So we all trudged back at High Noon (Do not ofresake me oh my Darlin') to hear Judge Pearls decision. The reading of the judgement took approximately an hour. It was a very long and detailed analysis, which i won't bore you with the details of. The judge basically said that granting a possession order would infringe the rights of protestors as defined in Sections 10 & 11 of the Human rights act, but this was ouitweighed by the requirement of the council to be able to market the building in a fair and proper manner. The possession order was granted with the caveat that the council had to try and negotiate a license with campaigners to allow the peoples library to continue in a volunteer manner until such time as new tenants were found.
The defendents asked for leave to appeal the decision. Judge Pearl announced that it was not in her remit to grant or block this. It looks like we'll all be doing this again at the appeal court.
It goes without saying that I believe this whole court case to be a massive own goal. The case has galvanised local support behind the library and the council has been made to look completely out of touch. In September, when the council first found out that the library was occupied, meetings were held and progress was made towards a solution. This halted abruptly when lawyers advised the officials holding the talks that they couldn't continue. With todays judgement, it is likely that the process will be restarted. The only difference will be that thousands of pounds have been wasted on a trial and maybe thousands more on an appeal.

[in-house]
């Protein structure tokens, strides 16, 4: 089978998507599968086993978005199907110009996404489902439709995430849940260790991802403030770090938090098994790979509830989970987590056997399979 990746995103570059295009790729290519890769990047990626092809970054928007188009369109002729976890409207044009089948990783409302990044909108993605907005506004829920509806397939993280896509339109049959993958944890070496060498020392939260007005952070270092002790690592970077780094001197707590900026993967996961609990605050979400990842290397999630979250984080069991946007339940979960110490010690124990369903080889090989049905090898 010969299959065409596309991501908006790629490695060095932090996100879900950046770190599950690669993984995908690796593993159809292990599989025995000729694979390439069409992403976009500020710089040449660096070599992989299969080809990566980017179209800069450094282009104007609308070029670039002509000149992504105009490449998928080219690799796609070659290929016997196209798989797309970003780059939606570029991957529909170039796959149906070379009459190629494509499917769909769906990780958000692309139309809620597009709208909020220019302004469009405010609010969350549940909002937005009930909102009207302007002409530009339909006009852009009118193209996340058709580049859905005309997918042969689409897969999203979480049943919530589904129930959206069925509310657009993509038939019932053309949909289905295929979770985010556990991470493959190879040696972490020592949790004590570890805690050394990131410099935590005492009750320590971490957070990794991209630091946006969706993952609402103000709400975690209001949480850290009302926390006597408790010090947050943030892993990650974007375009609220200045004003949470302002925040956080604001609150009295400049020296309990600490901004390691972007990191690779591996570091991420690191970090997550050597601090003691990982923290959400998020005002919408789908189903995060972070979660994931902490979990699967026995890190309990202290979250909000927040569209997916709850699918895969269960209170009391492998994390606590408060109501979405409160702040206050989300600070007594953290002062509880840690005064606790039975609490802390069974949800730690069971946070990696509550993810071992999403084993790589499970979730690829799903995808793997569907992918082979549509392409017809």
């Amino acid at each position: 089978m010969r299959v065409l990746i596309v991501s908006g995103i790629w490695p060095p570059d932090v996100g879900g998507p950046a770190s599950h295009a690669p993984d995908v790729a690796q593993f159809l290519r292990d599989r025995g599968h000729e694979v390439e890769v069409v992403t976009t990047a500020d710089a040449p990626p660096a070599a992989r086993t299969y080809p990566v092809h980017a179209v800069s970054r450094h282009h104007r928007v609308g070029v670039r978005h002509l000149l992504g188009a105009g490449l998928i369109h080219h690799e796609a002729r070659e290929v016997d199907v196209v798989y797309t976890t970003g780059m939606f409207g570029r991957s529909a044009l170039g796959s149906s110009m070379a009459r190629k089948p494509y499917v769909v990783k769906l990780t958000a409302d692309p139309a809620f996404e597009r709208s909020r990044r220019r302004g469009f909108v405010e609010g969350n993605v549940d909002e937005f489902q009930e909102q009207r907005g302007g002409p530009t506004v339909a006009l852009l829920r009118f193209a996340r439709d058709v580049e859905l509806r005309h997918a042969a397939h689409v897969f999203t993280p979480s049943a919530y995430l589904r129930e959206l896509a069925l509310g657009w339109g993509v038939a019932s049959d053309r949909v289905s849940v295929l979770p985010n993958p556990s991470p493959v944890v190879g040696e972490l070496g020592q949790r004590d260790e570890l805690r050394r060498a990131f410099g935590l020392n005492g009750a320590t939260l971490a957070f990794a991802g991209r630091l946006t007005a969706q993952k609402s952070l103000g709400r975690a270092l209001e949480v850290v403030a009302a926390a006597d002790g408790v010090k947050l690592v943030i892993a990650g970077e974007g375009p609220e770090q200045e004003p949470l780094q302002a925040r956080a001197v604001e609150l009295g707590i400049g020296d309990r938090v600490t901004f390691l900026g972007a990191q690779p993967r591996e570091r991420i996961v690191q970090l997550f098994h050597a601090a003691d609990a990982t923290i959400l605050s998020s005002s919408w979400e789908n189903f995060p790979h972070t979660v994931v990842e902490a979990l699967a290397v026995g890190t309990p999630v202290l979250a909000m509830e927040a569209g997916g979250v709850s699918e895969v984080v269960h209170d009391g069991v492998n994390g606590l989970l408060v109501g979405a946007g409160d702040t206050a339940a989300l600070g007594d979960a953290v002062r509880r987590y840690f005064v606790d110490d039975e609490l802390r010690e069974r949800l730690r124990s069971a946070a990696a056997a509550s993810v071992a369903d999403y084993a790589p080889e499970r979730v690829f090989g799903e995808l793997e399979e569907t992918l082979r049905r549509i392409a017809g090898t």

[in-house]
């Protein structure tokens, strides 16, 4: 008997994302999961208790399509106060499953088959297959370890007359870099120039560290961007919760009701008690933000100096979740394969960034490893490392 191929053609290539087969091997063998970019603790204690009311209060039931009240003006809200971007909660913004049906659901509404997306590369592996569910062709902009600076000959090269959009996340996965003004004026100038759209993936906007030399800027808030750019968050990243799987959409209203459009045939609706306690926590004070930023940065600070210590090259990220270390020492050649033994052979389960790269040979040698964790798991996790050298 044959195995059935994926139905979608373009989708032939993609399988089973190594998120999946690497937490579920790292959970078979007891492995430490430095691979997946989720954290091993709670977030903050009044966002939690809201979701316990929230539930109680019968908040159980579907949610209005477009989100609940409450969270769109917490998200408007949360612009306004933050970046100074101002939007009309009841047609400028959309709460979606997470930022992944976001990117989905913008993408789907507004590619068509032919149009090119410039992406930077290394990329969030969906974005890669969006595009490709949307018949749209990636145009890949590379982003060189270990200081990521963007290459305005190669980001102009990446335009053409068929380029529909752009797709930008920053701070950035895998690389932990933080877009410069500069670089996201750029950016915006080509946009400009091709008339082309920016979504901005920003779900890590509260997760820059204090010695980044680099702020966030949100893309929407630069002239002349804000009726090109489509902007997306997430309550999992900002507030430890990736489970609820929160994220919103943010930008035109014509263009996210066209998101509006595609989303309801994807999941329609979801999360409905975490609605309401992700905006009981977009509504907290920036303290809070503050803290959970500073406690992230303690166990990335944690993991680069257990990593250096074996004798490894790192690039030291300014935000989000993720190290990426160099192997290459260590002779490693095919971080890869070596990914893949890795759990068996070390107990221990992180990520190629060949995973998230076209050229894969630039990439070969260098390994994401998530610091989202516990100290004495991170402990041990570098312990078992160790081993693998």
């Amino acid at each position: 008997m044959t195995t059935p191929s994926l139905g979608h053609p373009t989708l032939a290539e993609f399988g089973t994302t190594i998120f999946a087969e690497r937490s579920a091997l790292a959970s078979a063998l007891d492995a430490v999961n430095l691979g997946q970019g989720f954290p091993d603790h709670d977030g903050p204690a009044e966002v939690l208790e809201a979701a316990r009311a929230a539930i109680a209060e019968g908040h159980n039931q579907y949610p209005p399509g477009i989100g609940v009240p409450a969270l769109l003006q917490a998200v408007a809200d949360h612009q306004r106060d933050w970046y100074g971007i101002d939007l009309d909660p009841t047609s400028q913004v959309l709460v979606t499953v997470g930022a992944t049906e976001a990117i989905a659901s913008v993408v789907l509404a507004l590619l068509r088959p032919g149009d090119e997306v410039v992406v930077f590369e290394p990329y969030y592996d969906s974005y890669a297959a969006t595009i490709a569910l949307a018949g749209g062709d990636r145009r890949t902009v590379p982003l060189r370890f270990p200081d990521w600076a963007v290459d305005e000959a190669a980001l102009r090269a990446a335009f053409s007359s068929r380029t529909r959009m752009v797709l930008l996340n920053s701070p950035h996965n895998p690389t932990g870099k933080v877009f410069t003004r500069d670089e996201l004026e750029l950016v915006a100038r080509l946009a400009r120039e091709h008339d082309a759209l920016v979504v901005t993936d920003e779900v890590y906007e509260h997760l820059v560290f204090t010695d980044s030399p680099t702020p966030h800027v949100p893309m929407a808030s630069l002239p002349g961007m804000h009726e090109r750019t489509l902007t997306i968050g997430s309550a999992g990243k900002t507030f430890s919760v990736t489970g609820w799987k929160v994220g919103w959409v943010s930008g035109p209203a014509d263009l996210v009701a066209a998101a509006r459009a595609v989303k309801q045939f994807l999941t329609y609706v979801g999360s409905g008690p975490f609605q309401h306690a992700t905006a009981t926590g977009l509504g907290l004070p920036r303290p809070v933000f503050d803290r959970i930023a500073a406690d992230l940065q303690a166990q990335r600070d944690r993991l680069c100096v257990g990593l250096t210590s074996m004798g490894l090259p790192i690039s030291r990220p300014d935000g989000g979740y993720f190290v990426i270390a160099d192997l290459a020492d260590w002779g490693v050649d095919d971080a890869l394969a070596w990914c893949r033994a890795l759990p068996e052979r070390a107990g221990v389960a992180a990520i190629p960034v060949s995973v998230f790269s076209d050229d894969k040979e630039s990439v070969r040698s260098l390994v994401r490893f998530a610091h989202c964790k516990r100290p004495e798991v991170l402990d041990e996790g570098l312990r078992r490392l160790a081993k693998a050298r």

One small item which Barnet must be given credit for was the decision not to persue one of the defendents, Keith Martin for costs. I sincerely hope that the dialog can be restarted in a proper spirit and a temporary license concluded to allow continuation of the Peoples library. Barnet Council may have won a battle, but a consensual agreement may mean we all win the war, keep a local resource and save a fortune in legal costs.